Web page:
– Mar. 1st 2021 1:04 pm ET
The Biden administration is calling for action in order to stem climate change for a wide range of sectors, and that of course includes buildings and transport as major emitters. It’s going to require the rapid implementation of innovative new ideas and products.
Enter ready-to-roll – literally – “organic energy company” GO-OPV. All the products and applications are manufactured by GO-OPV from organic film printed by Brazilian company Sunew. The product is a thin film called ORENgE that can capture any light and convert it to clean energy in a more efficient way than traditional solar panels. The panels are thin, flexible, ultra lightweight, and can be used both vertically and horizontally.
GO-OPV, a Florida-based company, launched ORENgE in the US in November. The technology is already being used in South America, as PepsiCo’s Brazil distribution centers have been working with the power technology for stand-by charging systems, interior lights, and onboard printing.
GO-OPV claims ORENgE is “is the only commercial organic technology available in the US that is transparent, non-toxic, flexible, thin, durable, recyclable, sustainable, and cost competitive.”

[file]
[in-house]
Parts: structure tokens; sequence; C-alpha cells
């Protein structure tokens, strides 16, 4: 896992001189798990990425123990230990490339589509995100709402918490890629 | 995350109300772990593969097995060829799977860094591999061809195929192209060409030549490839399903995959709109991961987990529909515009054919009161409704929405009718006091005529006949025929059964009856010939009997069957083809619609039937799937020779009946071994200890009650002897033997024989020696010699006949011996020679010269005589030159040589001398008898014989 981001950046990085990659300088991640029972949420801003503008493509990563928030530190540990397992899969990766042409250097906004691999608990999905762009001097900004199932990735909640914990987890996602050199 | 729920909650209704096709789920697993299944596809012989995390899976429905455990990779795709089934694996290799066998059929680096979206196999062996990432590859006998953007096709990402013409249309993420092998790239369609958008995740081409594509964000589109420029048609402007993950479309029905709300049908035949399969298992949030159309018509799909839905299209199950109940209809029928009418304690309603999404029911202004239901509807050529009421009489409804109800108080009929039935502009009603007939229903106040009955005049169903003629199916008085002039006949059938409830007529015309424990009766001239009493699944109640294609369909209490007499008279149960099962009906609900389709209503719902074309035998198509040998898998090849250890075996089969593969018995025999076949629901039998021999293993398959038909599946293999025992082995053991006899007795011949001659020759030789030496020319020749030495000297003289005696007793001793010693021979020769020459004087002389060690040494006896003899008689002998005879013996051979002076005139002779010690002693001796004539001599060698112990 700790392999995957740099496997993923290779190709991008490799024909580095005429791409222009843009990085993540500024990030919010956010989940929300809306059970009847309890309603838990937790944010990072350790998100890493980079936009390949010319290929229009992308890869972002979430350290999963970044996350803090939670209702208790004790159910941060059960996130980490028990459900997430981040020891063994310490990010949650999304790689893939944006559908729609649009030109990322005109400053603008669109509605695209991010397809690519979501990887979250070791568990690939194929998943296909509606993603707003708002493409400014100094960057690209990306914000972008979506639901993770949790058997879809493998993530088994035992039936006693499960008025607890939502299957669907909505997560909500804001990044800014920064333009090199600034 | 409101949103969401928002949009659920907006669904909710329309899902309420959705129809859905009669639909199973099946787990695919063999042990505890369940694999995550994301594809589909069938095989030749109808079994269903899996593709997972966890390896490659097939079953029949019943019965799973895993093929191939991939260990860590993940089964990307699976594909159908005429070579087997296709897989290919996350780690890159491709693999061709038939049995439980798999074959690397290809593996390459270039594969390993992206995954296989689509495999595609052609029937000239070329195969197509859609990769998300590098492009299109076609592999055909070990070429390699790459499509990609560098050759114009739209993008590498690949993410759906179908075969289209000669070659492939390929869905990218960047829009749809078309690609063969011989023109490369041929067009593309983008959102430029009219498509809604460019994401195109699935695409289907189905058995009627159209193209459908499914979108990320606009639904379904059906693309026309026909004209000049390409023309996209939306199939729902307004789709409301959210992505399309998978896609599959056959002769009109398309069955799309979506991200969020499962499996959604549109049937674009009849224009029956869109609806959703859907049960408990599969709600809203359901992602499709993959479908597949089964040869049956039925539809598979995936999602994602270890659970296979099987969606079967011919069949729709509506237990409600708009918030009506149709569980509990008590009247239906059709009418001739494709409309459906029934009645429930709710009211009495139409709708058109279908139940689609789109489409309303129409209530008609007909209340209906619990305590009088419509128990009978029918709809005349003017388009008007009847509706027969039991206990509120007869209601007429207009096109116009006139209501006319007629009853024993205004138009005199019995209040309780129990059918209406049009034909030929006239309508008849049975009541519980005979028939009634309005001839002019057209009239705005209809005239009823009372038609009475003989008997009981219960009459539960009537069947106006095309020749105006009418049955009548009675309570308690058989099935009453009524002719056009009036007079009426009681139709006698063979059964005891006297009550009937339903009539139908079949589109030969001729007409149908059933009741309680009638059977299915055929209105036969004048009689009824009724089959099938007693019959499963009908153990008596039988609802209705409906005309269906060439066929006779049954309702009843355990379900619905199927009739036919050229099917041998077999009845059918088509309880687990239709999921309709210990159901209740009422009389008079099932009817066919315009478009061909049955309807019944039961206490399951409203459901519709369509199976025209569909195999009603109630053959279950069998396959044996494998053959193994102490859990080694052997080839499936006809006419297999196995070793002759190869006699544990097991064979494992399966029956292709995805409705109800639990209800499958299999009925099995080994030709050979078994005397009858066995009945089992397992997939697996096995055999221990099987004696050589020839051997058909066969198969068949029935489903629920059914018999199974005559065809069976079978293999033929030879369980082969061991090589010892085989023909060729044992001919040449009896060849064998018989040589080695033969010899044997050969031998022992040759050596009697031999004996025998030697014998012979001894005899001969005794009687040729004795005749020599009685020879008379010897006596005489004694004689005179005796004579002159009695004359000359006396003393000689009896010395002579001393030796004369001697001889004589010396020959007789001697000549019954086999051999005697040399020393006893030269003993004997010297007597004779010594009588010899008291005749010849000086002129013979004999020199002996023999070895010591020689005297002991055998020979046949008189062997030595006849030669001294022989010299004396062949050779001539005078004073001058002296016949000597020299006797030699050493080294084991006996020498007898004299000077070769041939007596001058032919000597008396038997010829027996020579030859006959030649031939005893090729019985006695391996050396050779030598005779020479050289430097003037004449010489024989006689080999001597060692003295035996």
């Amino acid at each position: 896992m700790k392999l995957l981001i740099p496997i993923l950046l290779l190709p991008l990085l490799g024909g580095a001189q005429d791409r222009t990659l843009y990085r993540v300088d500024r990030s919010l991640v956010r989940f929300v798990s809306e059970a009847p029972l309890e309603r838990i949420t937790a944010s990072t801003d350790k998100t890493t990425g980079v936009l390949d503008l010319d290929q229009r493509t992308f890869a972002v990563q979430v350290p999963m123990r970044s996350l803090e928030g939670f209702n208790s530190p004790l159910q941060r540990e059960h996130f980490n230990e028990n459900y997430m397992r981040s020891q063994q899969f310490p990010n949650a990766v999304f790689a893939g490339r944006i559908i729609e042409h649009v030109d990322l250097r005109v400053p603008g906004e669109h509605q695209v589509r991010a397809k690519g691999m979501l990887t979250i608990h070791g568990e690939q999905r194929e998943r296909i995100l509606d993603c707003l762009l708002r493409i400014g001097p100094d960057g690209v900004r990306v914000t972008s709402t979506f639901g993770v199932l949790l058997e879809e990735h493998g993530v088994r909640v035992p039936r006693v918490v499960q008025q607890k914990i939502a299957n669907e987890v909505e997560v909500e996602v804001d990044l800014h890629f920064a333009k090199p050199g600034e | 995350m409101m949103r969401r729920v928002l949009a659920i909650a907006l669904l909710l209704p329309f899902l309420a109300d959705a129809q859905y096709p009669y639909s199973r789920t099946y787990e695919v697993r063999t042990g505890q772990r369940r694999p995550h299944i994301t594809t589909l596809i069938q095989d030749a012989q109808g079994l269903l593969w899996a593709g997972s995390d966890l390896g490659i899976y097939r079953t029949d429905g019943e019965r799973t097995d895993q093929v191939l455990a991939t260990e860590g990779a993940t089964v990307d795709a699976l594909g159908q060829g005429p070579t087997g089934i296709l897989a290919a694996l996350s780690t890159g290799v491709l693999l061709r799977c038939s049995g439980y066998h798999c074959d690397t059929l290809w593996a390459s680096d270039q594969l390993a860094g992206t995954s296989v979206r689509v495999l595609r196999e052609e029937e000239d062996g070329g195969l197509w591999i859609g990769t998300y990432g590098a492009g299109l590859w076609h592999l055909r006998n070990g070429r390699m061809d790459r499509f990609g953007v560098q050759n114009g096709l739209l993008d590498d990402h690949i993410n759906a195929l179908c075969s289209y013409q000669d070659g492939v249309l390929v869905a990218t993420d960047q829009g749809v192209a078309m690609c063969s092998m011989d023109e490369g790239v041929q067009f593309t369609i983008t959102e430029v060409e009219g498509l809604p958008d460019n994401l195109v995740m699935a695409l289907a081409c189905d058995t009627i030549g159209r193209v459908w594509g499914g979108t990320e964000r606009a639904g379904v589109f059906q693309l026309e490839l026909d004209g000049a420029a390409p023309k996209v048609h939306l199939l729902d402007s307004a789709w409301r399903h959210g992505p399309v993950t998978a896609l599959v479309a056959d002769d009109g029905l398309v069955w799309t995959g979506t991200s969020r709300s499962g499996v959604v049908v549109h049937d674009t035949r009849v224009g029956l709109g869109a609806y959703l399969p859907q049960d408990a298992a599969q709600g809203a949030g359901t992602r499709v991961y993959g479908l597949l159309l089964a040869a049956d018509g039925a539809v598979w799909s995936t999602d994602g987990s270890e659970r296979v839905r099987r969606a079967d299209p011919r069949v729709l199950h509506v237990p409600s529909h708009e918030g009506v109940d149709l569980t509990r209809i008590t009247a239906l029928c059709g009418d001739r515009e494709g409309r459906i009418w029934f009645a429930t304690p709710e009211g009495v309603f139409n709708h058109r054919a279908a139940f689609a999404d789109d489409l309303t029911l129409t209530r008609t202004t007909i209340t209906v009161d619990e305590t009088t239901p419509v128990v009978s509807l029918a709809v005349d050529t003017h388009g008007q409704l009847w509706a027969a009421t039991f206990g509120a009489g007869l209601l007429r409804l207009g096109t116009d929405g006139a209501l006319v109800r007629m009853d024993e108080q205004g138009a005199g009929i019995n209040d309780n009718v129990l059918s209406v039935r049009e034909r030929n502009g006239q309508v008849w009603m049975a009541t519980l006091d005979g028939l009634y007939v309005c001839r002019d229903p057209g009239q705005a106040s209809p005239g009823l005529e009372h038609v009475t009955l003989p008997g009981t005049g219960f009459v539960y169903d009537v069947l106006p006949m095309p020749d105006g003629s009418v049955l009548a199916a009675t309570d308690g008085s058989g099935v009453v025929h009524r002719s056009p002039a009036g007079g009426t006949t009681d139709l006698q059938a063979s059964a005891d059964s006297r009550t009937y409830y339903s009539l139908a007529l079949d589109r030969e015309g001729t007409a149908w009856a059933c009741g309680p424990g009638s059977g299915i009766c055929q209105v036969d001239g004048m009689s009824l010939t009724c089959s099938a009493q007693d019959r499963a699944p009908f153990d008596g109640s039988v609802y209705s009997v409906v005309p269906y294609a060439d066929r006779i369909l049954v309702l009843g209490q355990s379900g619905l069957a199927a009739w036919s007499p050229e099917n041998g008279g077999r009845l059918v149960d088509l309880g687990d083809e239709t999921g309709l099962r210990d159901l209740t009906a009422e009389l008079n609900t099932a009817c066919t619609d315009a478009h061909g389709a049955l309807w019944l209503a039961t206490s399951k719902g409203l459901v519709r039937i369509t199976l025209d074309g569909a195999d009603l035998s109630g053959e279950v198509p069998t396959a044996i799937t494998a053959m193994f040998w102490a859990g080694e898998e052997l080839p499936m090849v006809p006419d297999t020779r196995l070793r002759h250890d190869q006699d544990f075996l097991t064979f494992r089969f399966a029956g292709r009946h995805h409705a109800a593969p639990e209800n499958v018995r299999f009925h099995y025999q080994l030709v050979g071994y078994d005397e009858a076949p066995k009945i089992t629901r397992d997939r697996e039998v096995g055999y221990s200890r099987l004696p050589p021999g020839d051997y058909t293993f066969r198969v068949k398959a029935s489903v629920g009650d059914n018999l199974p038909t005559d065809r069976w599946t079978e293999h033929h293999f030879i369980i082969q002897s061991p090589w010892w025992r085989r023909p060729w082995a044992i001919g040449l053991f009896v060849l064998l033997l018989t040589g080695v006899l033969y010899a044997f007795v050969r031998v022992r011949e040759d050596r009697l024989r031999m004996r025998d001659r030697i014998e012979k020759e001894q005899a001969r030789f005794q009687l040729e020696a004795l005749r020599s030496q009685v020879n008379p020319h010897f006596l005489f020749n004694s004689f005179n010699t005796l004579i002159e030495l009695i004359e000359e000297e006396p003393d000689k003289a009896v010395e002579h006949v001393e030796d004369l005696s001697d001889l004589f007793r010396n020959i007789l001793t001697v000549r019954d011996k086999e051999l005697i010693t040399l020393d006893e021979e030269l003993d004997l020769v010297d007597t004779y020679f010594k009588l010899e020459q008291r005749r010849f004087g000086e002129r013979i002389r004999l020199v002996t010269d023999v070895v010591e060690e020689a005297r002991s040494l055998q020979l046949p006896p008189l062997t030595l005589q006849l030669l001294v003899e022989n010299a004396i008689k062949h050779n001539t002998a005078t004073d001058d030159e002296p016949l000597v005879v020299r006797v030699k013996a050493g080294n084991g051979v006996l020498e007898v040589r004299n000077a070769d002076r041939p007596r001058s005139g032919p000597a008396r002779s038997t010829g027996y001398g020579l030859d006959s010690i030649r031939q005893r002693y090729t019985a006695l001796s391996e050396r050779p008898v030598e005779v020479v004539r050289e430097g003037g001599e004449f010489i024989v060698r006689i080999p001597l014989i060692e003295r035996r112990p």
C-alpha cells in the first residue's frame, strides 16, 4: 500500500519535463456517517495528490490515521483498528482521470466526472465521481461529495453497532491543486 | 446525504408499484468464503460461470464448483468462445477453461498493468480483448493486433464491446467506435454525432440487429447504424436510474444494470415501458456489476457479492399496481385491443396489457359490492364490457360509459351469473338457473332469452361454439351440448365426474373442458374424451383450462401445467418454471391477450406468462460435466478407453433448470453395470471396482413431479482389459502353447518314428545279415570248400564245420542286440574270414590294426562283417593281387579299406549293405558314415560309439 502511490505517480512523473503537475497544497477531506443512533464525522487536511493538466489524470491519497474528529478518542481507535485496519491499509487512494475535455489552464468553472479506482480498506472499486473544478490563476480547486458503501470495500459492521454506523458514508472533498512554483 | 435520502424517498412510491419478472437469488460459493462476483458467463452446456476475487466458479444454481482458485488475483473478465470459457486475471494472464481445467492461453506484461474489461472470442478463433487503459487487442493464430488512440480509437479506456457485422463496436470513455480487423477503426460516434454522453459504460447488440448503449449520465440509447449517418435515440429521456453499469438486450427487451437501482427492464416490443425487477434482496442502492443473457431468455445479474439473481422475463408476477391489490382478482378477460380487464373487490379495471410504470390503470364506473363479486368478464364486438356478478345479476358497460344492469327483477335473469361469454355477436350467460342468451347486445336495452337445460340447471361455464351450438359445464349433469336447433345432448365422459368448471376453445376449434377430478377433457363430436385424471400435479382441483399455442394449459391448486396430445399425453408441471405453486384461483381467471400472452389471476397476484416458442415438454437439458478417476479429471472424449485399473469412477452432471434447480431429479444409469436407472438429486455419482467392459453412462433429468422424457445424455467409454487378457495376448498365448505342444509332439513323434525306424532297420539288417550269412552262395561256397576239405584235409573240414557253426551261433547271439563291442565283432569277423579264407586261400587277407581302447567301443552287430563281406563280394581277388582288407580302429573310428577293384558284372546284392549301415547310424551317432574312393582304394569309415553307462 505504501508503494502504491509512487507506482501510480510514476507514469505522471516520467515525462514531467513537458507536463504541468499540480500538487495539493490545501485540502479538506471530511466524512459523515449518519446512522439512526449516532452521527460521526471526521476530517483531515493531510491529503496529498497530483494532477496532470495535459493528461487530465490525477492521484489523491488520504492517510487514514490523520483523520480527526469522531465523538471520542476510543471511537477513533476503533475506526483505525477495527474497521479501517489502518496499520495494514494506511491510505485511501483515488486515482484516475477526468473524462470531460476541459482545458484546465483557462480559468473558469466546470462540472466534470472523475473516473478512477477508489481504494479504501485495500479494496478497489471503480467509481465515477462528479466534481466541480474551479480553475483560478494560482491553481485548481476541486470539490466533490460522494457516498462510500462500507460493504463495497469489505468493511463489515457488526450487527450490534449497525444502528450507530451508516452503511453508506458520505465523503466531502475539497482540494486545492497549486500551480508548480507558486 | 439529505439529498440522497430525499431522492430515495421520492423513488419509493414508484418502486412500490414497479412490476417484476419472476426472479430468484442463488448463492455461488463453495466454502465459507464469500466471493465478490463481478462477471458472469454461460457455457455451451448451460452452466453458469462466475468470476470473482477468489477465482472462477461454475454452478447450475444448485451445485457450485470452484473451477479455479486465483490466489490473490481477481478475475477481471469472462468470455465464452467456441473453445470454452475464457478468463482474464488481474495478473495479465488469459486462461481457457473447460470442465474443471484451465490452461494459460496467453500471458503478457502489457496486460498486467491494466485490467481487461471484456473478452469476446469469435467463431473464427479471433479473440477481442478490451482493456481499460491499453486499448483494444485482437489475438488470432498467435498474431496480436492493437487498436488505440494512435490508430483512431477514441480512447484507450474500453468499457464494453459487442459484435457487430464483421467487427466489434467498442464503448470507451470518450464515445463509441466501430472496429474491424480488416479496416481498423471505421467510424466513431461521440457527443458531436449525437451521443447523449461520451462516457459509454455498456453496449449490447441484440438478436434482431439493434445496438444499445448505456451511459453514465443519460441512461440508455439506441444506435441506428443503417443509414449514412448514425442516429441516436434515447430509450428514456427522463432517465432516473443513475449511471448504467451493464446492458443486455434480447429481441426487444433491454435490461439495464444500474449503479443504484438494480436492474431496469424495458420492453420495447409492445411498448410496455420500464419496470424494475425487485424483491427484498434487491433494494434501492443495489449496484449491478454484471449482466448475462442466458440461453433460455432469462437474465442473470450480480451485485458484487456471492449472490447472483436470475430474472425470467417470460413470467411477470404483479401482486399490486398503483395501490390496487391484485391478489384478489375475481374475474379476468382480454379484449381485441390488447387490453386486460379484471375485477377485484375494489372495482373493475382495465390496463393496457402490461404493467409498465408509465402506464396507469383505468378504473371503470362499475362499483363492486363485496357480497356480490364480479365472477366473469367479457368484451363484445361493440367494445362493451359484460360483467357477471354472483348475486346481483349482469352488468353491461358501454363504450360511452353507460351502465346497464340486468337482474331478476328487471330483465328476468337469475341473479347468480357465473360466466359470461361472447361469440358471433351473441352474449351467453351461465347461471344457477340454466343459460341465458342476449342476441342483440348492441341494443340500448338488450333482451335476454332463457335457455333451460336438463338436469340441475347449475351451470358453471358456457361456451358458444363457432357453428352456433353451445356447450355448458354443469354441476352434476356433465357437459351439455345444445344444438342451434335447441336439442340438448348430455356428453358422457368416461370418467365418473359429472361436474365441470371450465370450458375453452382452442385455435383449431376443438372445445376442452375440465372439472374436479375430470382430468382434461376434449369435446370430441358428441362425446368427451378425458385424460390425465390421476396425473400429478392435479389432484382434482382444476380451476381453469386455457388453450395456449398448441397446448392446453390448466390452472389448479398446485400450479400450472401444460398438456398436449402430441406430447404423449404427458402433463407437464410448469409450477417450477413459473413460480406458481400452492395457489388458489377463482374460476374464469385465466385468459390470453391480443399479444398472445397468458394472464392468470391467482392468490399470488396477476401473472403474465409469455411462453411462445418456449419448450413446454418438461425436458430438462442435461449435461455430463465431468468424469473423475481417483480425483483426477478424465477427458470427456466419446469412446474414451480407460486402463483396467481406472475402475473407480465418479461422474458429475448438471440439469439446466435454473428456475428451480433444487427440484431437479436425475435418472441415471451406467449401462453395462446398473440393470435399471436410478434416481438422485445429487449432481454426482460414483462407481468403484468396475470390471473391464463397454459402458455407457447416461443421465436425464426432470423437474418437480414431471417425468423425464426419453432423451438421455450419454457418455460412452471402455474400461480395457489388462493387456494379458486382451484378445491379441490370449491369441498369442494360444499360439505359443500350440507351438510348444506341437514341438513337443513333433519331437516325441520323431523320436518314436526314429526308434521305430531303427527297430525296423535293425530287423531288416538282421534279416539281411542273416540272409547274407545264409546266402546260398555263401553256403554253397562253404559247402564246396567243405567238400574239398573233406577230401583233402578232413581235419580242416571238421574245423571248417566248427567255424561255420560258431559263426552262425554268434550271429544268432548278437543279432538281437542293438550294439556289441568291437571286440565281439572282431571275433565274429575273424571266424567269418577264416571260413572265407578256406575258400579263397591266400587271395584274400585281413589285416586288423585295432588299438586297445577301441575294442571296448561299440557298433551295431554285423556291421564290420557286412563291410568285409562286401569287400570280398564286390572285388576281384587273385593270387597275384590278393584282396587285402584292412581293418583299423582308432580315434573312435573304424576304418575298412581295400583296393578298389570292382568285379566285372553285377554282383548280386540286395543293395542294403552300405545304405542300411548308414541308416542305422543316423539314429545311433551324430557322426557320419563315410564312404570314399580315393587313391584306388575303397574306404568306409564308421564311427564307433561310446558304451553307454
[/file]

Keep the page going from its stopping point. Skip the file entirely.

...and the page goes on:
Electrek spoke with Paul Frischer, president of GO-OPV, about how ORENgE works.
Can you tell us about your company, GO-OPV?
GO-OPV is the leading product and application company bringing its zero-carbon ORENgE organic energy to the US market by providing ultra-low carbon footprint power to buildings (building-integrated photovoltaics), semi-trucks and tractor-trailers, outdoor furniture, and more. GO-OPV’s ORENgE technology is the lightest, most powerful organic energy technology for the growing global base of commercial organic energy applications.
What is organic energy, and how does GO-OPV’s technology, ORENgE, work?
Organic energy relies on any form of light to produce power, whether it’s indoor, low, or diffused – unlike solar power, which is dependent on sunlight. ORENgE is a recyclable product that provides power through an earth-abundant, low CO2, and sustainable energy solution. ORENgE is an energy source that is printed from organic ink. It is the most sustainable organic energy alternative because it uses recyclable materials abundant in nature. It has the lowest carbon footprint and the lowest energy payback among organic technologies.
ORENgE’s use of organic materials is another major differentiator to silicon solar panels that rely on chemicals like cadmium telluride, silicon tetrachloride, and hydrofluoric acid, among others. ORENgE is semi-transparent and integrates to any surface, like building facades, home siding, tractor-trailers, park benches, and more, for applications in vertical or horizontal installation – something else solar can’t do. While ORENgE can be hung vertically, on the sides of buildings, solar panels must be placed on roofs, directly facing the sun. Thanks to its flexibility, ORENgE can also be applied to tractor-trailers and semis, unlike fragile silicon panels.
What is ORENgE made of, is it manufactured sustainably, and if so, how?